The first observation is that there are a number of applications in development or already in use that can bring real value to the energy community. Several utilities are experimenting with thermostats that are fitted with cellular technology to allow for load shedding. Automated Demand Response is a hot and growing market, see www.demandresponseinfo.org. The idea of using cellular technology goes far beyond the notion of interruptible power, where compressors are cycled off for a period of time. Using cellular or Wireless Internet Smart Thermostats, it is possible to set parameters around how much the customer is willing to participate, and to see real time results. This is a simple example, but it shows tangible results for interoperability between the supply side and the demand side. There is a tremendous need with projections from the U.S. Department of Energy calling for 40% increase in electric demand over the next 20 years. If you consider how much of our digital economy and life style are predicated on access to electricity for all of the devices that drive that life style, these type of service are both viable and necessary. It is even possible to foresee a time when new economic elements could be introduce to modify the fee paid to a customer for shedding load in real time based upon the severity of the need.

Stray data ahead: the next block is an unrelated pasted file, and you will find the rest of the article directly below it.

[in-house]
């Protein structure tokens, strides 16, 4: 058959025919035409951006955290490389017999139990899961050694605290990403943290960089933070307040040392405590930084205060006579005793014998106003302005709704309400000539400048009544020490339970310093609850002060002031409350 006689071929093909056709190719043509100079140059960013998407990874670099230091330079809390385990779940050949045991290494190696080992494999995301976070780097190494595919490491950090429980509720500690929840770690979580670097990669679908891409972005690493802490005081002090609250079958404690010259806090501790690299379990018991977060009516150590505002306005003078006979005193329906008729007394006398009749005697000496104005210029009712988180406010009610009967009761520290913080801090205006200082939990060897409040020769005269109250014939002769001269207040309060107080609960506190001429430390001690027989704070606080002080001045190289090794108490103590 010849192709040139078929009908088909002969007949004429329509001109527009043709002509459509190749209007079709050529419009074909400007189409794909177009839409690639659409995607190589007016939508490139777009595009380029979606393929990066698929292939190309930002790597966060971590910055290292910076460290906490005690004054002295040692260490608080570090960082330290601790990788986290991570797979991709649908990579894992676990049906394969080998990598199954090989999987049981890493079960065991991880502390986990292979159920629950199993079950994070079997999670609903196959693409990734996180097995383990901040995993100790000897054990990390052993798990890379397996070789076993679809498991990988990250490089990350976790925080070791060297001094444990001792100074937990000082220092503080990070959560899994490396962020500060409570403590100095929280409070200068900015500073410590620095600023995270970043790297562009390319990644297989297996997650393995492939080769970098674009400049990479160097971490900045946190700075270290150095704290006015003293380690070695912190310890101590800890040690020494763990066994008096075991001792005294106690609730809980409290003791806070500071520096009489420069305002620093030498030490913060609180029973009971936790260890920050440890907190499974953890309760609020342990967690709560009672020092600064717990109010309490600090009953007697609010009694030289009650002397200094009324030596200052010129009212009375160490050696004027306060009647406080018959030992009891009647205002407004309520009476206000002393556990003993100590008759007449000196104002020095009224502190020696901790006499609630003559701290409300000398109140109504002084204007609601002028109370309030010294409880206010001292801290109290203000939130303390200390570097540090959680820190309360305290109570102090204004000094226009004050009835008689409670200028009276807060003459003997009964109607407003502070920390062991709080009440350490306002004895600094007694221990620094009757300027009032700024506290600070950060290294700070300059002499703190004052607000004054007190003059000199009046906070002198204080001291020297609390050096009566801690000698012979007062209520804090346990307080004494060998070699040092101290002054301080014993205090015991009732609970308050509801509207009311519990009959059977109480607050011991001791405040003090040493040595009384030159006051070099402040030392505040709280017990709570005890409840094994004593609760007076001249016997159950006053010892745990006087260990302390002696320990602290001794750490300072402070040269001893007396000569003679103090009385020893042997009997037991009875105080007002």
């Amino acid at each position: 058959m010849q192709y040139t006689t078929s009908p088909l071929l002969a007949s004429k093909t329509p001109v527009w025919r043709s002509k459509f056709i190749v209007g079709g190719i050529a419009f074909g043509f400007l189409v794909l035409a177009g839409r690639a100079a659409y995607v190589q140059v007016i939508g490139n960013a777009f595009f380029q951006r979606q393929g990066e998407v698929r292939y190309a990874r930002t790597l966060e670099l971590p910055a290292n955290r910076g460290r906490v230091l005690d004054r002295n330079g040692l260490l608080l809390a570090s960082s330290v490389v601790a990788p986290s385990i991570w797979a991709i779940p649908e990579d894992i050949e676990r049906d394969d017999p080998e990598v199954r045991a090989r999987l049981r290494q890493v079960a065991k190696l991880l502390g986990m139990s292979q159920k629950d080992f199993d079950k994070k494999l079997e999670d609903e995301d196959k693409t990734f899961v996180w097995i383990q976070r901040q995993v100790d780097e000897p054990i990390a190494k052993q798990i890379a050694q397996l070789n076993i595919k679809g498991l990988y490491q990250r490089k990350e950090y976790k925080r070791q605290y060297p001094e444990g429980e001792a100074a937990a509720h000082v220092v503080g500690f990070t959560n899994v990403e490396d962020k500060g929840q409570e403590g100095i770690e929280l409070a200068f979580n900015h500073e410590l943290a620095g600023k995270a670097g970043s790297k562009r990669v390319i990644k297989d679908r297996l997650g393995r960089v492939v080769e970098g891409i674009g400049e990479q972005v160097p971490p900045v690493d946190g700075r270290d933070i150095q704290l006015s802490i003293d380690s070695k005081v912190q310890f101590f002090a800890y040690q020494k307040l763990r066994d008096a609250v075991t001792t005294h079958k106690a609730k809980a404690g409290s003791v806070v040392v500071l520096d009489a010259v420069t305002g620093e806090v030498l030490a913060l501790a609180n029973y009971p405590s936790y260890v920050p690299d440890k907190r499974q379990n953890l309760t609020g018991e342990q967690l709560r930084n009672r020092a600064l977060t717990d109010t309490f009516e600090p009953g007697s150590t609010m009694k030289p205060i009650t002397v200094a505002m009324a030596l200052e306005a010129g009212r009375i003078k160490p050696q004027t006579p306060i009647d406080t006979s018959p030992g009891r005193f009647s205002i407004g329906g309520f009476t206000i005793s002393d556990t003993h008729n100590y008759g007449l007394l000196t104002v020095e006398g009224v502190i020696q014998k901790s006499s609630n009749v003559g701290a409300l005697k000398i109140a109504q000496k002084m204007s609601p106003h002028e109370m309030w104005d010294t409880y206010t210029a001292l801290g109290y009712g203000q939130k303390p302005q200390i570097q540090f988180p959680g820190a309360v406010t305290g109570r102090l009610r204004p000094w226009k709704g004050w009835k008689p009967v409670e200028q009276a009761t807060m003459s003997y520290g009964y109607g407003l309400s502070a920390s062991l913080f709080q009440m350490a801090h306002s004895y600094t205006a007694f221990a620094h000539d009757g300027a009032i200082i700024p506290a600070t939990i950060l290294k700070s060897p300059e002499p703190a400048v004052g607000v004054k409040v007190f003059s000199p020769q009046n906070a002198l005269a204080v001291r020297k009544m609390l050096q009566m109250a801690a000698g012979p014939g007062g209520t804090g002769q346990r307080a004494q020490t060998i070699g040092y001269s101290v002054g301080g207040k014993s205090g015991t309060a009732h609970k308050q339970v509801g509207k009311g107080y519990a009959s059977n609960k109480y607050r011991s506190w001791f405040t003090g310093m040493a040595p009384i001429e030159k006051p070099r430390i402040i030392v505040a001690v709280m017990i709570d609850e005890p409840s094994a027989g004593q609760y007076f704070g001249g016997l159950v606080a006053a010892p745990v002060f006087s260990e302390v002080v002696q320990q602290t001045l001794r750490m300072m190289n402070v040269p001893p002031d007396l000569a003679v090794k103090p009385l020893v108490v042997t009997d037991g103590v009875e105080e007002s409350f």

The notion of technologies that enable emergency response even during times of infrastructure failures is of great value to the utility industry. Even more to the point, utilizing on line services to achieve similar results to what has been seen with just in time production in the manufacturing world, offers huge benefits. First the cost of downtime can millions of dollars per hour; an example is that some have estimated that the blackout of 2003 cost residents of the affected area around $150,000,000 in lost productivity, sales, etc. The GridWise Architecture Council is actively pursing just the types of solutions that are being implemented already in emergency management, with energy. Interoperability between devices that are deployed through the local customer’s energy system, as well as the market at large is key to achieving long term energy reliability.
From an energy point of view, the real story is not in the technology itself but in the applications that bring value to building owners and improve energy productivity. Readers should make it a point to look for those applications and not get sidetracked with the technology buzzwords and details, but challenge the industry to leverage that technology to deliver energy features that do not exist today. Demand Response is a great example of leading edge applications that are reducing cost, improving electric grid reliability, but it is just the beginning. Interoperability is the central focus of GridWise Architecture Council activities, and it will enable applications that deliver what demand response offers today and much more. It is a truly exciting time to be in the energy business.
Mc Gowan is President of Energy Control Inc., an
Energy Service Company and System Integrator. He is an author and has published
5 books including “Direct Digital Control” on Fairmont Press. The Association of
Energy Engineers named him “International Energy Professional of the Year” in
1997 and admitted him to the “International Energy Managers Hall of Fame in
2003. Mc Gowan sits on U.S. Department of Energy GridWise Architecture Council.
He also sits on the Energy and Power Management Technical Advisory Board and is
a Contributing Editor with WWW.Automatedbuildings.com.